Video Content: The Final Session of our 2016 AFFN Convocation was a regularly-recurring feature of our annual gatherings: a focused discussion of one of Robert Webber’s books or another author’s work related to ancient-future faith, or of some aspect of ancient-future orthopraxy. Again this year, Dr. Ellen Koehler chaired and commented on the panel discussion, this time on Webber’s Ancient-Future Evangelism: Making Your Church a Faith-Forming Community. In this second book in the Ancient-Future Faith series (published in 2003), Bob addressed the question: How can our evangelism produce not only converts, but disciples who grow in faith and become active members of the church? In other words, how does mission look and function when the goal is not just breadth of numbers, but depth of maturity? Looking to the ancient church, Bob notes that evangelism and discipleship were not seen as separate activities or callings, but rather were integrally related, expressed and realized in a long-term, holistic process – a life-long journey that involved the whole Christian community. And he argues passionately that a recovery of the ancient ways provides the answers to the longings and conditions of the post-modern world.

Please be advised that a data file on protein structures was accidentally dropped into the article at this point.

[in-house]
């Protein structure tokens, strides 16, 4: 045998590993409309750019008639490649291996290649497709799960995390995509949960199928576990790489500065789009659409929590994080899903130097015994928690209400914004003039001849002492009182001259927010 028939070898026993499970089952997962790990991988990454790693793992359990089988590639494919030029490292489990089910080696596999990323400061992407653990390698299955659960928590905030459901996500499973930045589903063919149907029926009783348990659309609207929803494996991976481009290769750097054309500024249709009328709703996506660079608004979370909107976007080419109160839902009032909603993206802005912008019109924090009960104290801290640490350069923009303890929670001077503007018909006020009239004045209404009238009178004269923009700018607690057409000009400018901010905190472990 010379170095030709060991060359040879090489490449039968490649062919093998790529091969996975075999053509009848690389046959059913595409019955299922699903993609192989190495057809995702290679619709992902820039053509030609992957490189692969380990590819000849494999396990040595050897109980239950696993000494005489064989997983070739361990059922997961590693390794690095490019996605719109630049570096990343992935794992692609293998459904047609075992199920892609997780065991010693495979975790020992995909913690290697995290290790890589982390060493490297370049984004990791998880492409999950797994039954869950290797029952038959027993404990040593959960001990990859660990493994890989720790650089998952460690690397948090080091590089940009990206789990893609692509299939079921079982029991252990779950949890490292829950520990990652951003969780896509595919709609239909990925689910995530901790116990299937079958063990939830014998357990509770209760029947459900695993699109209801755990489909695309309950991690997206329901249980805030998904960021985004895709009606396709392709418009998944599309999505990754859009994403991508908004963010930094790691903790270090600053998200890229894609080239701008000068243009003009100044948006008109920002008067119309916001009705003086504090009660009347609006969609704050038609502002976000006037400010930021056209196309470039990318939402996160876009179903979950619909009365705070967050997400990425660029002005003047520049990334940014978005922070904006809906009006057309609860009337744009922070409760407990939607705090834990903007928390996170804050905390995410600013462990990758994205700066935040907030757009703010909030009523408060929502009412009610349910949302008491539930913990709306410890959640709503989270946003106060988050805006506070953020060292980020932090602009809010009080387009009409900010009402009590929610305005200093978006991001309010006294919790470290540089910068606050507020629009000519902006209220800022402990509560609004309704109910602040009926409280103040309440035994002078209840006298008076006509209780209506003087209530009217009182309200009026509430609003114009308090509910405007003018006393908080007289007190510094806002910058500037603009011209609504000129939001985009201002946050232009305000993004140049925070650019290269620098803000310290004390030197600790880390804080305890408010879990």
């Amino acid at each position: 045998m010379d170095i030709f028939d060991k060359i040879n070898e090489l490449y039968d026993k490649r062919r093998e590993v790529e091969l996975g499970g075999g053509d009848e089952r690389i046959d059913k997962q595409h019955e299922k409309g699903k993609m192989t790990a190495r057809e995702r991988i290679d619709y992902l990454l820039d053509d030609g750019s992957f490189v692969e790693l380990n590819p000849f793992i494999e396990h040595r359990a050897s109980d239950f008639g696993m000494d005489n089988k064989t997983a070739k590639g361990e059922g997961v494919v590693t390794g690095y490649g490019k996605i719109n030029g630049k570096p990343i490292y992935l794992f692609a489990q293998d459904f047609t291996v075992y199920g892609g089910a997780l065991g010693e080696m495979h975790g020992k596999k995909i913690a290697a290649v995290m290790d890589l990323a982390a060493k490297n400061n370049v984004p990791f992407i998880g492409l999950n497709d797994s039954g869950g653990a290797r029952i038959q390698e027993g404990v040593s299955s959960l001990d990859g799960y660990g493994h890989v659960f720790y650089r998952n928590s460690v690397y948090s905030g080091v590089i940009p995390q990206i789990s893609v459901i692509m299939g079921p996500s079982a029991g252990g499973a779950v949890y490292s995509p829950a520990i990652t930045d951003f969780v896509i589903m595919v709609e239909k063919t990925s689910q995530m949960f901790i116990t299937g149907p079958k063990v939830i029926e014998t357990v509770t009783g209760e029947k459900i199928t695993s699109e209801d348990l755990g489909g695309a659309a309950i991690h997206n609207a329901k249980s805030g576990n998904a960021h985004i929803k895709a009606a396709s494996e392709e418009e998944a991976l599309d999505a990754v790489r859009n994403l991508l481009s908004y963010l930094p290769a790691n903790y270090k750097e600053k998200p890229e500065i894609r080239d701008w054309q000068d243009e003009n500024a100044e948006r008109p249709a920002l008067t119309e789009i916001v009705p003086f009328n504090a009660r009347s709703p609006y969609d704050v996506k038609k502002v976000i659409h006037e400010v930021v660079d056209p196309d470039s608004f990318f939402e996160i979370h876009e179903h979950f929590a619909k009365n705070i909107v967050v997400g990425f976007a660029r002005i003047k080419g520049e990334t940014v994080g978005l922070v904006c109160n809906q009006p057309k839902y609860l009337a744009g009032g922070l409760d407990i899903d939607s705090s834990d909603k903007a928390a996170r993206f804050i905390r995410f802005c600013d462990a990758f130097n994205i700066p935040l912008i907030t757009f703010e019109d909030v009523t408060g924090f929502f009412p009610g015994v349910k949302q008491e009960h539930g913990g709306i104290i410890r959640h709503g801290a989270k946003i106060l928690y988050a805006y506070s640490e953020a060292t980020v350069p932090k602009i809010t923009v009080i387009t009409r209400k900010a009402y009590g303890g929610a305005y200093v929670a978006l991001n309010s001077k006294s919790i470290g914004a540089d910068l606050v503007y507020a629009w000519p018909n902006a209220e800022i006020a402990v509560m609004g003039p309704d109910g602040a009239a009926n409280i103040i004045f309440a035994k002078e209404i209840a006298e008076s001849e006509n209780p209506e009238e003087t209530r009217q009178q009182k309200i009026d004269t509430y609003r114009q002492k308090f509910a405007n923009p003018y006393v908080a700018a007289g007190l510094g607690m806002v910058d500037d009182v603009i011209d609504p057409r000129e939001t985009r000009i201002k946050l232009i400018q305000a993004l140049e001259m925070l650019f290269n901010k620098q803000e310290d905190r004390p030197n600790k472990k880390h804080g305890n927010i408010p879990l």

Panelists for this lively and intriguing roundtable included Dr. James Hart (DWS, President of the Institute for Worship Studies), Dr. Nancy Nethercott (DWS, Co-Director of the IWS GROW Center, and TEAM missionary in Japan since 1987), Dr. Jonathan Nelms (DWS, pastor of Covenant Church in Cookeville, TN), and Ellen Koehler (Ph. D. in history, Director of Music and Liturgy at Epiclesis, Sacramento, and AFFN Board Member). Each of the panelists spoke to these questions from their own, diverse experiences and views. Jim spoke to the connection between mission and the growth of each of us in Christ-likeness, in essence godliness, as members of His body in the world. Nancy shared the implications and similarities of these responsibilities within the context of international evangelism. Jonathan encouraged and challenged us with experiences of his own congregation engaging in the needs of the Cookeville community in an ongoing way. And Ellen shared from the discipleship process at Epiclesis as an intentional implementation of the ancient understanding of evangelism and discipleship, what Webber calls a “Journey to Jesus.” The following discussion and comment period continued the exploration of these and other issues raised in Ancient-Future Evangelism.